Sometimes a simple idea comes along that seems so normal we wonder why no one thought of it before. This is certainly true in energy generation, where energy harvesting is finally making strides. See last month’s piece on sand as thermal energy storage as an example.
Leviathan Wind Energizer of New York is doing something similar. They have taken an idea we are familiar with — that wind is deflected and sent upwards by a sloped surface — and applied it to wind turbines. Using computational fluid dynamics and aerodynamics, the company has engineered a way to retrofit wind turbines with a cost-effective deflection apron that captures more wind and sends it upwards to the turbines to make them spin faster. A comparitive demonstration project even shows that the aprons can keep turbines rotating when without an apron the turbines would be still.
By creating computer models of wind flow and each turbine, Leviathan can design deflectors far enough away from the turbine that make the wind higher velocity and more uniform in the plane of the blades.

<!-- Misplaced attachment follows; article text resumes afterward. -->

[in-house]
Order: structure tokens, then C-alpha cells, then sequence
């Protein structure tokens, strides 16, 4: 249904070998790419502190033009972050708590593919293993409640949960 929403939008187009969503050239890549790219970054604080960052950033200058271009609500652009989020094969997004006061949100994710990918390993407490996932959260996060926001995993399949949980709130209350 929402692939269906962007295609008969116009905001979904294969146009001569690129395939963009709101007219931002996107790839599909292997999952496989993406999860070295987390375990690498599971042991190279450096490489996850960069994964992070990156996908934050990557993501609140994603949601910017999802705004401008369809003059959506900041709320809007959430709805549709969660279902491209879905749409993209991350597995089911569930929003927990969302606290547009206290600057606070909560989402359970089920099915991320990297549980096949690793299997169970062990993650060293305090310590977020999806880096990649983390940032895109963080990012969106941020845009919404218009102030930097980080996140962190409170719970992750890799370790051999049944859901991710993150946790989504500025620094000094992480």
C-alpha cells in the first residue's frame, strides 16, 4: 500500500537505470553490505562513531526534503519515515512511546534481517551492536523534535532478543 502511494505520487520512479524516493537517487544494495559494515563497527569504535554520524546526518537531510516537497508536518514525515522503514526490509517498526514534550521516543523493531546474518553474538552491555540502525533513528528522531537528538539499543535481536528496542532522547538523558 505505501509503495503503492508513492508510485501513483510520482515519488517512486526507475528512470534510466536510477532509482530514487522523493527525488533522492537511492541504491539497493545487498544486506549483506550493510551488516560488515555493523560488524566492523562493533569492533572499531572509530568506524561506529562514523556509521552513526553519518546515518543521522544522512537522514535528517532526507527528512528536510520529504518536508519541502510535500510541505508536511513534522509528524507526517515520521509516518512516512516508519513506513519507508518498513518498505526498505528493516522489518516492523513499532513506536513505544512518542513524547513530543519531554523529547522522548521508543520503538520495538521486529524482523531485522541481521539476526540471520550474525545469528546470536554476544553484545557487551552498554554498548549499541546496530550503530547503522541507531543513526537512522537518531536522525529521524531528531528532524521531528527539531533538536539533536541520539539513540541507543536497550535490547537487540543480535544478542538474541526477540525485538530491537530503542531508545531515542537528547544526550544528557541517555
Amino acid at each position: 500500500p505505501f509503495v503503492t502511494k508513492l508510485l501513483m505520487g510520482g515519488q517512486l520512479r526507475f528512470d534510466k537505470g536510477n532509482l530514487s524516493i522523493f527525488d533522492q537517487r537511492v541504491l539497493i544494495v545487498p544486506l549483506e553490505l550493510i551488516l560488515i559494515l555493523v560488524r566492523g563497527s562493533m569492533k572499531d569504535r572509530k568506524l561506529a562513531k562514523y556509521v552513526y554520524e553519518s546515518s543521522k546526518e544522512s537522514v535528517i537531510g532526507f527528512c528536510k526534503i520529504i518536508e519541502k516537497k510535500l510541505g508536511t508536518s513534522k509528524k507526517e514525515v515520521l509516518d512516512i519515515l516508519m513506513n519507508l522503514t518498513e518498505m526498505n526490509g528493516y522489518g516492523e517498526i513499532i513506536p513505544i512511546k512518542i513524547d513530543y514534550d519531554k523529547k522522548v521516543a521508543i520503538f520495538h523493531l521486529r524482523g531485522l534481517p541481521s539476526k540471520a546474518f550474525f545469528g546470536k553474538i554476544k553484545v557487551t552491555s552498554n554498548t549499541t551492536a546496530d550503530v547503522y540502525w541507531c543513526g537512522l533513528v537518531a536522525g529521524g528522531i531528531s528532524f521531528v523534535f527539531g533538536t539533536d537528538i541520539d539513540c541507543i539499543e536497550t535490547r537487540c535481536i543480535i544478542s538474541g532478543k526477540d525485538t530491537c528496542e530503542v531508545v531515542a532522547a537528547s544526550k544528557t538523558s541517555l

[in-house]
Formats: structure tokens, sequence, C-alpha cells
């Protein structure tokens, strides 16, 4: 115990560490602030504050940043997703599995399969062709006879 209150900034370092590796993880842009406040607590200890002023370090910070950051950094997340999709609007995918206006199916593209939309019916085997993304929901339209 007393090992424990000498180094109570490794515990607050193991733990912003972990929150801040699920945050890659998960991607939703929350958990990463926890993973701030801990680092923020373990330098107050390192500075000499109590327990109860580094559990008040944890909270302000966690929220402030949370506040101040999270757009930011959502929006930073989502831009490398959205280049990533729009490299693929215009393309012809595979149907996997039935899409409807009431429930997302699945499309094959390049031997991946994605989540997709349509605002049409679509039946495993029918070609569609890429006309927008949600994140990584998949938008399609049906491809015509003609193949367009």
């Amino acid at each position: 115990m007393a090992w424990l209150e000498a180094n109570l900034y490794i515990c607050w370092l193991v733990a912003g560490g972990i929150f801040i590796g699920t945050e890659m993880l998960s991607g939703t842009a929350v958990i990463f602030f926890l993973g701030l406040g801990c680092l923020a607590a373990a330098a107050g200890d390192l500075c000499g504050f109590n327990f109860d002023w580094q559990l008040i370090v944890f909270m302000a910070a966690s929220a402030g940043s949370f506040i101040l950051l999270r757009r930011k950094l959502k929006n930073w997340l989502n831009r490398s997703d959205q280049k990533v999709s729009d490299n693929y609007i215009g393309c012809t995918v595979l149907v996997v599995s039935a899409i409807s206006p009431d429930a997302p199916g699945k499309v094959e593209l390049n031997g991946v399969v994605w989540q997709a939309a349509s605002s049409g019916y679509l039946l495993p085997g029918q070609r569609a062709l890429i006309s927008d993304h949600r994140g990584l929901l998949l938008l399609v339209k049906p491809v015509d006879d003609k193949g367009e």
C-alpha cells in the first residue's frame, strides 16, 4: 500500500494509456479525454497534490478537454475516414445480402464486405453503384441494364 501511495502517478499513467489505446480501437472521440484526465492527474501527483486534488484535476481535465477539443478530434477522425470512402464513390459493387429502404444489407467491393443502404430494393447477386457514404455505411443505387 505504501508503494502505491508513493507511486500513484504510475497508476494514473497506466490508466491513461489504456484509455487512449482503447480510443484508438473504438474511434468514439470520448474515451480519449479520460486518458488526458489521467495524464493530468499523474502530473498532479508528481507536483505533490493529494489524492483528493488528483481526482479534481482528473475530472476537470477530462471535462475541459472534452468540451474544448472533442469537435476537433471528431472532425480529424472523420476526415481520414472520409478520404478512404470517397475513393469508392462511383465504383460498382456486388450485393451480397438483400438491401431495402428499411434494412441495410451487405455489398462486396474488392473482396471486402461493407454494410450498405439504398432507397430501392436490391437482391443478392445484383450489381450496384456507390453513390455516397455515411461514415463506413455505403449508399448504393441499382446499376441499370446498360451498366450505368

Company founder Dr. Daniel Farb explained that velocity is the most important part of the power equation because its relationship to the power is cubed, yielding a large effect. He calls it a true technology gamechanger “because it improves the wind, not the turbine.”
He believes that retrofits using Wind Energizer technology in the US could quickly add almost 60,000 Gigawatt-hours of clean energy. The company has established successful a small scale demonstrator program in Israel, and recently received an invitation from the National Renewable Energy Center in Golden, Colorado to build a large demonstrator there. Leviathan is conducting simultaneous crowdfunding, one on Kickstarter for non-equity investors, and one on Fundable for equity investors with a low minimum of $5000. They are seeking $1 million or $500,000 and matching funds to build a complete demo package and obtain all the certifications required.
Note: Cleantech Concepts makes no claims as to the performance of any technologies mentioned on this site, has no financial interest in any of the companies described, and does not provide investment advice.